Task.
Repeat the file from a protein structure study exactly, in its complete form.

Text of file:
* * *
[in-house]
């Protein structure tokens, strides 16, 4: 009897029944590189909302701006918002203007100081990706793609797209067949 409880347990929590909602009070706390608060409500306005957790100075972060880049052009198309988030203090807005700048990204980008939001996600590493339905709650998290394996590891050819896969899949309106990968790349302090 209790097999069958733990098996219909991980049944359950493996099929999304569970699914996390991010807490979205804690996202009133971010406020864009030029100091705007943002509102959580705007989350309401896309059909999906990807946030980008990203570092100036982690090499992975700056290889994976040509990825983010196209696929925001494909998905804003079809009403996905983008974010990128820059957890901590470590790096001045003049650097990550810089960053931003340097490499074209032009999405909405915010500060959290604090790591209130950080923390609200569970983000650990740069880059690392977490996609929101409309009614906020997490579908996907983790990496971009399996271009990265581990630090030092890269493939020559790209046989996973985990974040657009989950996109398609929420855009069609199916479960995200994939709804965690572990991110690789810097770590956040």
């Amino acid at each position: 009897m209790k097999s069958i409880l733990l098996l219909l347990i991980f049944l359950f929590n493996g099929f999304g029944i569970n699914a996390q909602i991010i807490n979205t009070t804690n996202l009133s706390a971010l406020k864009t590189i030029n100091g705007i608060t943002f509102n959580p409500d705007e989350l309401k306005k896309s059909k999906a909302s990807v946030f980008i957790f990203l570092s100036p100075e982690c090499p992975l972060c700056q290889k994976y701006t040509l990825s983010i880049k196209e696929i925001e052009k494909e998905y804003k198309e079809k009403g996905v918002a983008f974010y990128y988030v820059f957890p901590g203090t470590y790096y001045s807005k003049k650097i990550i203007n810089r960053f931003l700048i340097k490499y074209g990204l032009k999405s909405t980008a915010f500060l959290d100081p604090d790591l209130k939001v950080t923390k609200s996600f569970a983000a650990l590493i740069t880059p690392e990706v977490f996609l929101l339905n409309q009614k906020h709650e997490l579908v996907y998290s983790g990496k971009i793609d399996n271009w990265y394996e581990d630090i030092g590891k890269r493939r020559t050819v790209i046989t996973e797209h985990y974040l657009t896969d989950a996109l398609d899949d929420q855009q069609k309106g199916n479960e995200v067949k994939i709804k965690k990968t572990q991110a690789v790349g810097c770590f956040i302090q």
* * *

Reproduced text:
[in-house]
């Protein structure tokens, strides 16, 4: 009897029944590189909302701006918002203007100081990706793609797209067949 409880347990929590909602009070706390608060409500306005957790100075972060880049052009198309988030203090807005700048990204980008939001996600590493339905709650998290394996590891050819896969899949309106990968790349302090 209790097999069958733990098996219909991980049944359950493996099929999304569970699914996390991010807490979205804690996202009133971010406020864009030029100091705007943002509102959580705007989350309401896309059909999906990807946030980008990203570092100036982690090499992975700056290889994976040509990825983010196209696929925001494909998905804003079809009403996905983008974010990128820059957890901590470590790096001045003049650097990550810089960053931003340097490499074209032009999405909405915010500060959290604090790591209130950080923390609200569970983000650990740069880059690392977490996609929101409309009614906020997490579908996907983790990496971009399996271009990265581990630090030092890269493939020559790209046989996973985990974040657009989950996109398609929420855009069609199916479960995200994939709804965690572990991110690789810097770590956040």
């Amino acid at each position: 009897m209790k097999s069958i409880l733990l098996l219909l347990i991980f049944l359950f929590n493996g099929f999304g029944i569970n699914a996390q909602i991010i807490n979205t009070t804690n996202l009133s706390a971010l406020k864009t590189i030029n100091g705007i608060t943002f509102n959580p409500d705007e989350l309401k306005k896309s059909k999906a909302s990807v946030f980008i957790f990203l570092s100036p100075e982690c090499p992975l972060c700056q290889k994976y701006t040509l990825s983010i880049k196209e696929i925001e052009k494909e998905y804003k198309e079809k009403g996905v918002a983008f974010y990128y988030v820059f957890p901590g203090t470590y790096y001045s807005k003049k650097i990550i203007n810089r960053f931003l700048i340097k490499y074209g990204l032009k999405s909405t980008a915010f500060l959290d100081p604090d790591l209130k939001v950080t923390k609200s996600f569970a983000a650990l590493i740069t880059p690392e990706v977490f996609l929101l339905n409309q009614k906020h709650e997490l579908v996907y998290s983790g990496k971009i793609d399996n271009w990265y394996e581990d630090i030092g590891k890269r493939r020559t050819v790209i046989t996973e797209h985990y974040l657009t896969d989950a996109l398609d899949d929420q855009q069609k309106g199916n479960e995200v067949k994939i709804k965690k990968t572990q991110a690789v790349g810097c770590f956040i302090q």